By: Tom Goulding

Teachers have needed to become more creative as classes are now more digitized than ever. As a result of this need, more options have opened for class rosters to interact with one another — in particular, chat platforms like Discord and Slack have increased in popularity. Let’s get into why these platforms are seeing more use in school settings and how students use them.


Slack is a channel-based chatting app for desktop and mobile, where students and teachers can connect, share documents and conduct video conferencing with integrated Zoom calls to meet classroom needs. Workspaces can be implemented to separate the more student-focused channels from the teacher and admin communications, and there can also be workspaces just for students. Slack is free to start, but you’ll get the most out of it with a paid version.

Consider this example: A high school teacher sets up their own dedicated workspace, with dedicated channel threads as they see fit. Students can use these threads to ask questions and discuss lessons with their classmates. Individual threads can cover a wide variety of specific purposes, such as the following:

  • #study-room, for students to pop in for questions with their teachers.
  • #announcements, an example of a permission-based thread students can reference to find key updates on assignments, class sessions, school news and more.
  • #Algebra-2, a class-specific thread for students to discuss material and ask questions. (And with this one, it’s definitely needed.)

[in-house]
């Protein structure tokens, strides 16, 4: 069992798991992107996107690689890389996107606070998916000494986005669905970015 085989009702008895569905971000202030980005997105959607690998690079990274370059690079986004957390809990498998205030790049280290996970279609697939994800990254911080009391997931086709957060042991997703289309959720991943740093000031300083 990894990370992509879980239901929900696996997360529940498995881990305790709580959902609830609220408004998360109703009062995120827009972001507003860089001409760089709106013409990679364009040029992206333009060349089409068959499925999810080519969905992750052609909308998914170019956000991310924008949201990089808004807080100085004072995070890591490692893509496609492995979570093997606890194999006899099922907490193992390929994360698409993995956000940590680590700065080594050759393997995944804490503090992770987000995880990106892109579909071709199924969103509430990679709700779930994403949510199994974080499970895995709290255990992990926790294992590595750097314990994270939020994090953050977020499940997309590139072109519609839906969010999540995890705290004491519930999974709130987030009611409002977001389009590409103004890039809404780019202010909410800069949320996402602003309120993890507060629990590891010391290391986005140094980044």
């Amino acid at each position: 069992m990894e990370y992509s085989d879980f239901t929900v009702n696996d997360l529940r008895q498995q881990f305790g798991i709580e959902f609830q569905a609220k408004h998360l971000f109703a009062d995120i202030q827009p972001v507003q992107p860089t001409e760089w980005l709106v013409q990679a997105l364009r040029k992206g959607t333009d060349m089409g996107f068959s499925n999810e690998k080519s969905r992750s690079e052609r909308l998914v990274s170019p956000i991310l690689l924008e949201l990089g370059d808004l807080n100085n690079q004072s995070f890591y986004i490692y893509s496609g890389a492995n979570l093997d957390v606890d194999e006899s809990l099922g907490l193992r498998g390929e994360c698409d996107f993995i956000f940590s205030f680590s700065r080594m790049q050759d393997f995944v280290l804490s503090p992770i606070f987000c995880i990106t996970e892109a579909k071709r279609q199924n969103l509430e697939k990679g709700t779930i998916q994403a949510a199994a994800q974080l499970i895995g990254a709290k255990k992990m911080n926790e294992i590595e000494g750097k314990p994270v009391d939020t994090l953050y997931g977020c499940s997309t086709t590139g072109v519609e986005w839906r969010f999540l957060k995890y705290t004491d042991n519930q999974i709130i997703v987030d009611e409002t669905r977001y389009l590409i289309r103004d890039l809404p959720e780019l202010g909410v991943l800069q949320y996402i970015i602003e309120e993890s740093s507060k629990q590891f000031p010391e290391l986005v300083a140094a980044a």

• #cato-doggo, an essential thread for the classroom to share pictures of their furred friends.

Slack also excels with its emoji and gif support, giving channel users that extra panache that a digital classroom format needs!


Discord is a platform at least some of your students will be familiar with — it’s the premier chat option for gamers. With Xbox integration on the horizon and over 140 million users and counting, your students may likely already be on the platform in their free time. Discord has several notable selling points, but one of the biggest is that most features are completely free.

Discord started out primarily text-based, with voice channels available for party chat while users played games like “League of Legends.” But as the pandemic began and remote work and learning became necessities, video capabilities started emerging. Discord is starting to see uses across multiple avenues — most notably, educational ones.

Using Discord for your classrooms is an example of going where your students are, but in this particular case, it would most likely excel in a “relaxed fit” capacity, a less formal class setting in addition to actual classes. Because of Discord’s flexibility, teachers can set up their own servers (similar to what Slack calls "workplaces") and then implement bots like:

  • Carl-bot, a multi-use automation that lets members select what threads and “roles” they wish to have, and also works as a solution for setting their pronouns.
  • SESH, a bot used for scheduling and reminder functions, for syncing with Google Calendar.
  • Music bots, where students can join voice chats that serve as study rooms and customize their experience. (Don’t worry — anyone with appropriate role permissions, like you as the teacher, can mute them as needed.)

Both Discord and Slack are great applications for teachers to engage their students outside of physical classrooms — and they might even help students make friends along the way.